Above Photo: Fernando Medina Corey/Flickr
The United States has appropriated and is obligated to spend an estimated $5.9 trillion (in current dollars) on the war on terror through Fiscal Year 2019, including direct war and war-related spending and obligations for future spending on post-9/11 war veterans (see Table 1). This number differs substantially from the Pentagon’s estimates of the costs of the post-9/11warsbecause it includes not only war appropriations made to the Department of Defense –spending in the war zones of Iraq, Syria, Afghanistan, Pakistan, and in other places the government designates as sites of “overseas contingency operations,” –but also includes spending across the federal government that is a consequence of these wars. Specifically, this is war-related spending by the Department of State, past and obligated spending for war veterans’ care, interest on the debt incurred to pay for the wars, and the prevention of and response to terrorism by the Department of Homeland Security.
If the US continues on its current path, war spending will continue to grow. The Pentagon currently projects$80 billion in Overseas Contingency Operations (OCO) spending through FY2023. Even if the wars are ended by 2023, the US would still be on track to spend an additional $808 billion(see Table 2) to total at least $6.7 trillion, not including future interest costs. Moreover, the costs of war will likely be greater than this because, unless the US immediately ends its deployments, the number of veterans associated with the post-9/11 wars will also grow. Veterans benefits and disability spending, and the cost of interest on borrowing to pay for the wars, will comprise an increasingly large share of the costs of the US post-9/11 wars.
Further, the US military has no plans to end the post-9/11 wars in this fiscal year or the next. Rather, as the inclusion of future years spending estimates in the Pentagon’sbudget indicates, the DOD anticipates military operations in Afghanistan, Pakistan, Iraq and Syria necessitating funding through at least FY2023. Thus, including anticipated OCO and other war-related spending, and the fact that the post-9/11veterans will require care for the next several decades, I estimate that through FY2023, the US will spend and take on obligations to spend more than $6.7 trillion.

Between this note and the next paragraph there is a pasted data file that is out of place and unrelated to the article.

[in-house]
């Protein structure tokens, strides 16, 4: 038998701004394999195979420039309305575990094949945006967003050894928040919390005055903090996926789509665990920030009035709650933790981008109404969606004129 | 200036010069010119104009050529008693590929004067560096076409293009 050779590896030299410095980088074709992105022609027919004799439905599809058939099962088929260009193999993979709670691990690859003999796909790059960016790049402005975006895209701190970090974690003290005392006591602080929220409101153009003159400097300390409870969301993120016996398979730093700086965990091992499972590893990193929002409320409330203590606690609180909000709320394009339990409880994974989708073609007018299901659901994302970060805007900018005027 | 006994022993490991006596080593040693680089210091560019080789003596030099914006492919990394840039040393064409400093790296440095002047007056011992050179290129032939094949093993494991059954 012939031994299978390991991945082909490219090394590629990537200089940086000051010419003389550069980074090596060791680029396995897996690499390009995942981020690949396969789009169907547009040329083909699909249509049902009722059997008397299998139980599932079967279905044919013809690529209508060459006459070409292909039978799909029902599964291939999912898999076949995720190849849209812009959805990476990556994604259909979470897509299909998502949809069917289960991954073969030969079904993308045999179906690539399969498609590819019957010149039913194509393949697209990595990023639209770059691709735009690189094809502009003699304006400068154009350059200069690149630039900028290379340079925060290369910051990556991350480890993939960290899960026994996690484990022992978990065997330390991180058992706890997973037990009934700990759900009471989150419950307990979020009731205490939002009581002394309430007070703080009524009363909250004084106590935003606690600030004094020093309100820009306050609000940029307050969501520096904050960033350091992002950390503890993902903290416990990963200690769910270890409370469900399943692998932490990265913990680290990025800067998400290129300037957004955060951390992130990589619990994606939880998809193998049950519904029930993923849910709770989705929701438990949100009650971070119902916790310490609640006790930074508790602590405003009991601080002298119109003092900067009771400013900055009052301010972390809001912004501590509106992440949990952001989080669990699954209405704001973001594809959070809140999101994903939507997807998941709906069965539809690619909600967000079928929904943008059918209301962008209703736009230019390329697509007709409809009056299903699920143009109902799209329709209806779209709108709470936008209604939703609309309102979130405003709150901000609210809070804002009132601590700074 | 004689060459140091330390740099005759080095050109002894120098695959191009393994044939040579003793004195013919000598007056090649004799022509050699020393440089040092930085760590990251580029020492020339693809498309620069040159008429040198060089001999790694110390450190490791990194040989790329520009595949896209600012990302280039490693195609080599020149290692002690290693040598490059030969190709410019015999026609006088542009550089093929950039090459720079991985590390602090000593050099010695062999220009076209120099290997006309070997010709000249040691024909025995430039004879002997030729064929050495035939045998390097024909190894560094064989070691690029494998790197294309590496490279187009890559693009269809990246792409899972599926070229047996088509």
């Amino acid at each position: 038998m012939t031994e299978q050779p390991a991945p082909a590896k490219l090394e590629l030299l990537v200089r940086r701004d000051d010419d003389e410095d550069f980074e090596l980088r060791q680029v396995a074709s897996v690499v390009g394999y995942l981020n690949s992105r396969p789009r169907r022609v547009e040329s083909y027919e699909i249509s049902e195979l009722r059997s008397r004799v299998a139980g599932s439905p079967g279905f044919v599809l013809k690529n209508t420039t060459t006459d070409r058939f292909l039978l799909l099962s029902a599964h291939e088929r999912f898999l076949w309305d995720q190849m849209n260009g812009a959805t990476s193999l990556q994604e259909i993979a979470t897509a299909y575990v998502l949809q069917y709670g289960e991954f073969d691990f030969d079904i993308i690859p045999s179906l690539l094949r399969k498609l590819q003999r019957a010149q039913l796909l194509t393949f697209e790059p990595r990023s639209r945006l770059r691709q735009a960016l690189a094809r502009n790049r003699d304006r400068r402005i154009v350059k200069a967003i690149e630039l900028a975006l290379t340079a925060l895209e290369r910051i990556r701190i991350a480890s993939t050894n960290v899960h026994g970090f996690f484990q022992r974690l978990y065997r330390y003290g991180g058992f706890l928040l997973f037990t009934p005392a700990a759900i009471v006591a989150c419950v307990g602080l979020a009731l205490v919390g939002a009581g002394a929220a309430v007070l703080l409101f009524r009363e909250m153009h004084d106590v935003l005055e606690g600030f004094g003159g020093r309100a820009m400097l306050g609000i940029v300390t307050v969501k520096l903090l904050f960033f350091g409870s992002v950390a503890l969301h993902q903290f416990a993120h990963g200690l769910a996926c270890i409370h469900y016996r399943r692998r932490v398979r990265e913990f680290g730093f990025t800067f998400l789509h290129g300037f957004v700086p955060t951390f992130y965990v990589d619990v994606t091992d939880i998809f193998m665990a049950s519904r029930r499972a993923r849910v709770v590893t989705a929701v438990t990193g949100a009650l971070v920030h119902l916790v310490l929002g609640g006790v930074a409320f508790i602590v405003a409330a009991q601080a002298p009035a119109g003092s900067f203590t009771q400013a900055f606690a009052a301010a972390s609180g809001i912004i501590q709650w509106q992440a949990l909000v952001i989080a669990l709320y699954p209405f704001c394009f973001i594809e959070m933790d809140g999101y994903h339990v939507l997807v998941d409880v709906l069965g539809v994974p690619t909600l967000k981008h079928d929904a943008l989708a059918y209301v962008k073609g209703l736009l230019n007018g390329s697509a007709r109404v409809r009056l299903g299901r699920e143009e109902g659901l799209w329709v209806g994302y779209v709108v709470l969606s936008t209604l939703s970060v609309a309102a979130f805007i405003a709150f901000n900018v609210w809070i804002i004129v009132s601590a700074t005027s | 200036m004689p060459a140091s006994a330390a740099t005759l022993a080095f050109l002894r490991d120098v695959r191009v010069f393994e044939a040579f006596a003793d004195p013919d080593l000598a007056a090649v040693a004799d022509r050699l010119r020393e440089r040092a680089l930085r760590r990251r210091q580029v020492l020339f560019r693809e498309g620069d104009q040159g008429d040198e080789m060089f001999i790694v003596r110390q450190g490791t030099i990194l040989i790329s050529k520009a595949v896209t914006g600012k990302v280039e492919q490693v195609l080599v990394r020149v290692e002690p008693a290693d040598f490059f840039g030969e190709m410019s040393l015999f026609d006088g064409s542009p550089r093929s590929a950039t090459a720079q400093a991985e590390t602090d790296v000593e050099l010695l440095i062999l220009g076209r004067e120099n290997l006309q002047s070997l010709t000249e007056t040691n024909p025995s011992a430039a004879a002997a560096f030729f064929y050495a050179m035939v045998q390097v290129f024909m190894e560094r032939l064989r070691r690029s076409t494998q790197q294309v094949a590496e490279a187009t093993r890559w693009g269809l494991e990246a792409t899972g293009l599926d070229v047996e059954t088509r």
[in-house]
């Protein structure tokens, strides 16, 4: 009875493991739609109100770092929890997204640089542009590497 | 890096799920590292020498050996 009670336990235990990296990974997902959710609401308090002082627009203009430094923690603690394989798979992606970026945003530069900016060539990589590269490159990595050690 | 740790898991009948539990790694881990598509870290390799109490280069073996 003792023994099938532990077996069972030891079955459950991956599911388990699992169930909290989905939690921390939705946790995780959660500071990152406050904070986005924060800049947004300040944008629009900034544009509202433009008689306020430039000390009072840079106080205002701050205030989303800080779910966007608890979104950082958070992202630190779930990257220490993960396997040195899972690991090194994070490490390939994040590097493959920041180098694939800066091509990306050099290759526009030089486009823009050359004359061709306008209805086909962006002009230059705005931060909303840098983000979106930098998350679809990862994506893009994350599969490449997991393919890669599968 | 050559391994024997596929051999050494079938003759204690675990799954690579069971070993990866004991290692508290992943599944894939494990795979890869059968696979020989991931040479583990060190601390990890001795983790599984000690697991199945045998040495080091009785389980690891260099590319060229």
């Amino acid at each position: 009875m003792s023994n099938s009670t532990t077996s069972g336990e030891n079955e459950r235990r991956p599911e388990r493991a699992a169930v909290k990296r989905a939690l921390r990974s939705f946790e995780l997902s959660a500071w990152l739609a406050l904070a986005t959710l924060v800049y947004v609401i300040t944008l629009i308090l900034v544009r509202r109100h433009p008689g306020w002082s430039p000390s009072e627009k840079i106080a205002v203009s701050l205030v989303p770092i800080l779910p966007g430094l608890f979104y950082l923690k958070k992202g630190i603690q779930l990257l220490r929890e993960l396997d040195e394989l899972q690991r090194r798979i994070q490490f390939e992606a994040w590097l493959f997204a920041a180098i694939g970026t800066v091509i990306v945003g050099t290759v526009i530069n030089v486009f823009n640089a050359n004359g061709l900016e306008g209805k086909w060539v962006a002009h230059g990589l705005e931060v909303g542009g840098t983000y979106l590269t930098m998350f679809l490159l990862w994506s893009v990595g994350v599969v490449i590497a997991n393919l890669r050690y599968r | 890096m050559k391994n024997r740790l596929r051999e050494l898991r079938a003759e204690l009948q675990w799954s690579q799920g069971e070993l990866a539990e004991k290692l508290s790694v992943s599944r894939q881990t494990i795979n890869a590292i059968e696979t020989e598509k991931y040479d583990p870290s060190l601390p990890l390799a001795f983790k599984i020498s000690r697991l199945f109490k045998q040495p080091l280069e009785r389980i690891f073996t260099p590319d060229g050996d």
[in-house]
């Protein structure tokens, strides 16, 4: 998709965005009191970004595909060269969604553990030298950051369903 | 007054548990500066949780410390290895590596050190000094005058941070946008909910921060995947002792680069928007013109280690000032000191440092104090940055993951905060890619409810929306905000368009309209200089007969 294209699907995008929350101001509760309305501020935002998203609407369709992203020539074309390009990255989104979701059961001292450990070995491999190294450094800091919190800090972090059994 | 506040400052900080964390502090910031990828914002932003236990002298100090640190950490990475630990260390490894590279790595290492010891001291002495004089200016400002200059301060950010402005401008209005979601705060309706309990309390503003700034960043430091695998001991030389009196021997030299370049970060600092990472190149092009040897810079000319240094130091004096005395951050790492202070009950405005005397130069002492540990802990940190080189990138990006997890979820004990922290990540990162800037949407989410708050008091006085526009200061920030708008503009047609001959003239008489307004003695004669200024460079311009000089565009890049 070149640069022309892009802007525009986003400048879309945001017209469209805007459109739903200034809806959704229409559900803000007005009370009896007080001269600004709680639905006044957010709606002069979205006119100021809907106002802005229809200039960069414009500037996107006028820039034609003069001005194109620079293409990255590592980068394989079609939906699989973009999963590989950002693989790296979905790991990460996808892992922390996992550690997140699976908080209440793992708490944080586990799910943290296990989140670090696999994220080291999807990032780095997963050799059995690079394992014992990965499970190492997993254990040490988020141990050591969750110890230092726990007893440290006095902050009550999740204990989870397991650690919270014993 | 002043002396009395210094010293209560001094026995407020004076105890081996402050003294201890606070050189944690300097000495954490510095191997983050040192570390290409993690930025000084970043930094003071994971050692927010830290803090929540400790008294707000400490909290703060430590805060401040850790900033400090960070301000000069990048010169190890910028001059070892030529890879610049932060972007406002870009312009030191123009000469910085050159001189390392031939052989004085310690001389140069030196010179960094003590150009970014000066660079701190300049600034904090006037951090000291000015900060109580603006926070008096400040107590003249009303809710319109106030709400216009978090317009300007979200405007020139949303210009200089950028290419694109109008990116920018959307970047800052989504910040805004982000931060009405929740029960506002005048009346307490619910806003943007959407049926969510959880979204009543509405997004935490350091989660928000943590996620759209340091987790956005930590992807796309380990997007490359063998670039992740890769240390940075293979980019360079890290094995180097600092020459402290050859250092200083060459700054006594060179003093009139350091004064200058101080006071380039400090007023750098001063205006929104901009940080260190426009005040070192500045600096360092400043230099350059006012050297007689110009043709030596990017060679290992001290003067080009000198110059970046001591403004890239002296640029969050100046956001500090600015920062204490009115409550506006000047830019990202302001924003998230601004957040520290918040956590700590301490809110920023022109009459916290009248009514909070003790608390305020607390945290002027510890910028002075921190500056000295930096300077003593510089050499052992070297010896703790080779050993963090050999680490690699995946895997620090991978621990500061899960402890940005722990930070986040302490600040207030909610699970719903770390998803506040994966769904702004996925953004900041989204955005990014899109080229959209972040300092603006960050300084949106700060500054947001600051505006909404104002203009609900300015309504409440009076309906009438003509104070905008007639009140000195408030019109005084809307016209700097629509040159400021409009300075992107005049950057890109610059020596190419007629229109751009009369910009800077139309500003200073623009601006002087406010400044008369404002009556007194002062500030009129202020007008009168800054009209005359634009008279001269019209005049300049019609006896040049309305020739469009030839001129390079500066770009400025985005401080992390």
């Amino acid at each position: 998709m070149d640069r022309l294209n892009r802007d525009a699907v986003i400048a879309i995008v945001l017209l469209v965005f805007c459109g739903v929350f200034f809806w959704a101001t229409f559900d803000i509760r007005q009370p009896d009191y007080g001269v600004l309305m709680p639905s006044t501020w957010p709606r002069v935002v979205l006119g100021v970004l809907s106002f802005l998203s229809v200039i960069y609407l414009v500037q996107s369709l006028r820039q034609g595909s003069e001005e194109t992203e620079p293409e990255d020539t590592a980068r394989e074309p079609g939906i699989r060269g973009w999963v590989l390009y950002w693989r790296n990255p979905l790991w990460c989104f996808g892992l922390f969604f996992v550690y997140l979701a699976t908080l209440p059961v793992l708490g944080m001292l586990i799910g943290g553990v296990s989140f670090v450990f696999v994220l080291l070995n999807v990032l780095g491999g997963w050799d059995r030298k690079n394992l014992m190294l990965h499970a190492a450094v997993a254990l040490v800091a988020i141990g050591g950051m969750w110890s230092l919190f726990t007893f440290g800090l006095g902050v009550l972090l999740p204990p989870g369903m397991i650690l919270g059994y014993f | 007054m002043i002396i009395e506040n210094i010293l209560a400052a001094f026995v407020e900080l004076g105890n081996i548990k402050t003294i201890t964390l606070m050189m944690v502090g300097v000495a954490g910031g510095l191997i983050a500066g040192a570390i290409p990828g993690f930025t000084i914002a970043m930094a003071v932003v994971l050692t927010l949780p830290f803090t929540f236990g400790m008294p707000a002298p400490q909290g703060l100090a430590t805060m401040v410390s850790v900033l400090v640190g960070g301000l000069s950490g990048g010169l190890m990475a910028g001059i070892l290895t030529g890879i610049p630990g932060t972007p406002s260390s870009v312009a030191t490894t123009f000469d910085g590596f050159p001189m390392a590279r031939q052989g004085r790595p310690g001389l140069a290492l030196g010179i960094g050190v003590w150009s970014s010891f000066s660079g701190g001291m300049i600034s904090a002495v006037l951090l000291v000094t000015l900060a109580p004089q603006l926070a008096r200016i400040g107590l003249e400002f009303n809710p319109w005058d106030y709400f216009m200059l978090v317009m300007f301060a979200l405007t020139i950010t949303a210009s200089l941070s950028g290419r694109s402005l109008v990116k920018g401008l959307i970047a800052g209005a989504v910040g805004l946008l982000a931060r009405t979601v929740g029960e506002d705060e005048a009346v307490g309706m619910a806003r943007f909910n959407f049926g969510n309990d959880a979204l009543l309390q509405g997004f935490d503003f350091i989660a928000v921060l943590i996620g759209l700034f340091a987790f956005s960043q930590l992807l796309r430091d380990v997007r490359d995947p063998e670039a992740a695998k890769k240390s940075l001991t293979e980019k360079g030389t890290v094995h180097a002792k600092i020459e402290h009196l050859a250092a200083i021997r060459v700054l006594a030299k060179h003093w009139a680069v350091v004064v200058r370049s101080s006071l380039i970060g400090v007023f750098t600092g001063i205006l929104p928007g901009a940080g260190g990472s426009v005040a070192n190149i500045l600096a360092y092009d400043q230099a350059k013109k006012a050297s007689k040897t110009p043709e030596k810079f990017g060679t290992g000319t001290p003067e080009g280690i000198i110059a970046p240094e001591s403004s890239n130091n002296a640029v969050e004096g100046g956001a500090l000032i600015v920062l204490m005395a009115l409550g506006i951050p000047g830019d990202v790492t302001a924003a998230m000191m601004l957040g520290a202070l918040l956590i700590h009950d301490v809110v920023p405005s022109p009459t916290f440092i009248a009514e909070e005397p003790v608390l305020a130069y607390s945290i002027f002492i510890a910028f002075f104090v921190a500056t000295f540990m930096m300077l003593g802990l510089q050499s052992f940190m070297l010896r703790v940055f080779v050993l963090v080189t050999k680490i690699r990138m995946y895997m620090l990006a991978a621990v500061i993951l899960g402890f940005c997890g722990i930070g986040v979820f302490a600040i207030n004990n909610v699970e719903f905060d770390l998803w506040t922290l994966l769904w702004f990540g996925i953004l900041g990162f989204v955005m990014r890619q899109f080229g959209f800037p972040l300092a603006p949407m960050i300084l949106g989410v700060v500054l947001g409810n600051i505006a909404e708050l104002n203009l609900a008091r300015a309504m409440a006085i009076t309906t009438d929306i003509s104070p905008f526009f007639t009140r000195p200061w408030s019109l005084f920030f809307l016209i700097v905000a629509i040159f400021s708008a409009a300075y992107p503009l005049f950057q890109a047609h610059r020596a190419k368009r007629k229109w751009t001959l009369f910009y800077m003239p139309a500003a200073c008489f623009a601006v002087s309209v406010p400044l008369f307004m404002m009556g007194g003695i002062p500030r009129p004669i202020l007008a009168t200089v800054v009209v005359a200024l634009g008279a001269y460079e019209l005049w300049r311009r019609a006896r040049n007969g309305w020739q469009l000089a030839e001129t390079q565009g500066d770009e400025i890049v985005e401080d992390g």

Any policy must be judged on its human and budgetary costs, risks, and benefits, and so policymakers and the public must at least have a good sense of the costs of these wars. But which costs? There are many numbers associated with the US post-9/11 wars: 17 years of fighting; thousands of US soldiers killed and many thousands more injured; hundreds of thousands of civilians killed; millions of refugees; and the costs goon. There is no single number for the budgetary costs of the wars, which make assessing costs, risks, and benefits difficult. Indeed, because the nation has tended to focus its attention only on direct military spending, we have often discounted the larger budgetary costs of the post-9/11 wars and therefore underestimated their greater budgetary and economic significance.
War appropriations for Iraq and Afghanistan were not funded with new taxes or war bonds, but by deficit spending and borrowing. This adds interest costs to war spending, specifically, the interest costs already paid and future interest costs. The severity of the burden of war-related interest payments will depend on many factors, not least, the overall future health of the US economy, interest rates, government fiscal policy, and national saving. In 2011, Dr. Ryan Edwards calculated more than $7.9 Trillion in cumulative interest through2056 on war appropriations, capped at $1.5 Trillion.14War spending has increased substantially since then, and the US continues to fund the wars by borrowing, so this is a conservative estimate of the consequences of funding the war as if on a credit card, in which we are only paying interest even as we continue to spend.
Comparison with Department of Defense Estimates
The Pentagon’s accounting of war spending only reports funding for the Department of Defense. This way of calculating the costs of the post-9/11 wars omits other major budgetary costs of the United States’reaction to the 9/11 attacks.